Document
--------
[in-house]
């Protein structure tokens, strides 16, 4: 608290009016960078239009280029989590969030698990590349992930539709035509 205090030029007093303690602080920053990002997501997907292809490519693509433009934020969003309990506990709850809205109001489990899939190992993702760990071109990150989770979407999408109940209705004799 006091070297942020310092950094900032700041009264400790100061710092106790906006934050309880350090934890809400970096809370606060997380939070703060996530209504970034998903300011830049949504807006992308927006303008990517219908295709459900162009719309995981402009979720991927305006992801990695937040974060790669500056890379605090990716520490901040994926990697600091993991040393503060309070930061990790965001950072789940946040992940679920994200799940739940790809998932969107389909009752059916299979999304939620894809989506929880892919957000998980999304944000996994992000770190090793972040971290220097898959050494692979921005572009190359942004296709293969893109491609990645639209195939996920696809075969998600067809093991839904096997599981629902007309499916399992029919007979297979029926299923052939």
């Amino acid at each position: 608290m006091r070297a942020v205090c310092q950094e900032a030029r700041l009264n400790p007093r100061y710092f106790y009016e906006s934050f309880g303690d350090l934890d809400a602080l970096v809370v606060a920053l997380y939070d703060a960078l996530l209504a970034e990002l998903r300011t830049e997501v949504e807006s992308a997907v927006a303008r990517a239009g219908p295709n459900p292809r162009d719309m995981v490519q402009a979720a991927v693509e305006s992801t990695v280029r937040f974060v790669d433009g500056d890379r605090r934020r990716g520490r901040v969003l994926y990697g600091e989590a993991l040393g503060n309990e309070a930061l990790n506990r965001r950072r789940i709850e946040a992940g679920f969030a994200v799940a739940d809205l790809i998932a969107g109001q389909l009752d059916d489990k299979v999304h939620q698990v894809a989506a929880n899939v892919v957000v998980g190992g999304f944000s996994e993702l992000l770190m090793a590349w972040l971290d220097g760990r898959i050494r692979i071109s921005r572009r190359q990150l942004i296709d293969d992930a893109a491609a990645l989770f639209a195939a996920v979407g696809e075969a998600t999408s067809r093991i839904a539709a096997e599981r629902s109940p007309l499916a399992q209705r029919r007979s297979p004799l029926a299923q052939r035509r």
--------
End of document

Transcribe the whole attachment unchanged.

[in-house]
């Protein structure tokens, strides 16, 4: 608290009016960078239009280029989590969030698990590349992930539709035509 205090030029007093303690602080920053990002997501997907292809490519693509433009934020969003309990506990709850809205109001489990899939190992993702760990071109990150989770979407999408109940209705004799 006091070297942020310092950094900032700041009264400790100061710092106790906006934050309880350090934890809400970096809370606060997380939070703060996530209504970034998903300011830049949504807006992308927006303008990517219908295709459900162009719309995981402009979720991927305006992801990695937040974060790669500056890379605090990716520490901040994926990697600091993991040393503060309070930061990790965001950072789940946040992940679920994200799940739940790809998932969107389909009752059916299979999304939620894809989506929880892919957000998980999304944000996994992000770190090793972040971290220097898959050494692979921005572009190359942004296709293969893109491609990645639209195939996920696809075969998600067809093991839904096997599981629902007309499916399992029919007979297979029926299923052939």
């Amino acid at each position: 608290m006091r070297a942020v205090c310092q950094e900032a030029r700041l009264n400790p007093r100061y710092f106790y009016e906006s934050f309880g303690d350090l934890d809400a602080l970096v809370v606060a920053l997380y939070d703060a960078l996530l209504a970034e990002l998903r300011t830049e997501v949504e807006s992308a997907v927006a303008r990517a239009g219908p295709n459900p292809r162009d719309m995981v490519q402009a979720a991927v693509e305006s992801t990695v280029r937040f974060v790669d433009g500056d890379r605090r934020r990716g520490r901040v969003l994926y990697g600091e989590a993991l040393g503060n309990e309070a930061l990790n506990r965001r950072r789940i709850e946040a992940g679920f969030a994200v799940a739940d809205l790809i998932a969107g109001q389909l009752d059916d489990k299979v999304h939620q698990v894809a989506a929880n899939v892919v957000v998980g190992g999304f944000s996994e993702l992000l770190m090793a590349w972040l971290d220097g760990r898959i050494r692979i071109s921005r572009r190359q990150l942004i296709d293969d992930a893109a491609a990645l989770f639209a195939a996920v979407g696809e075969a998600t999408s067809r093991i839904a539709a096997e599981r629902s109940p007309l499916a399992q209705r029919r007979s297979p004799l029926a299923q052939r035509r």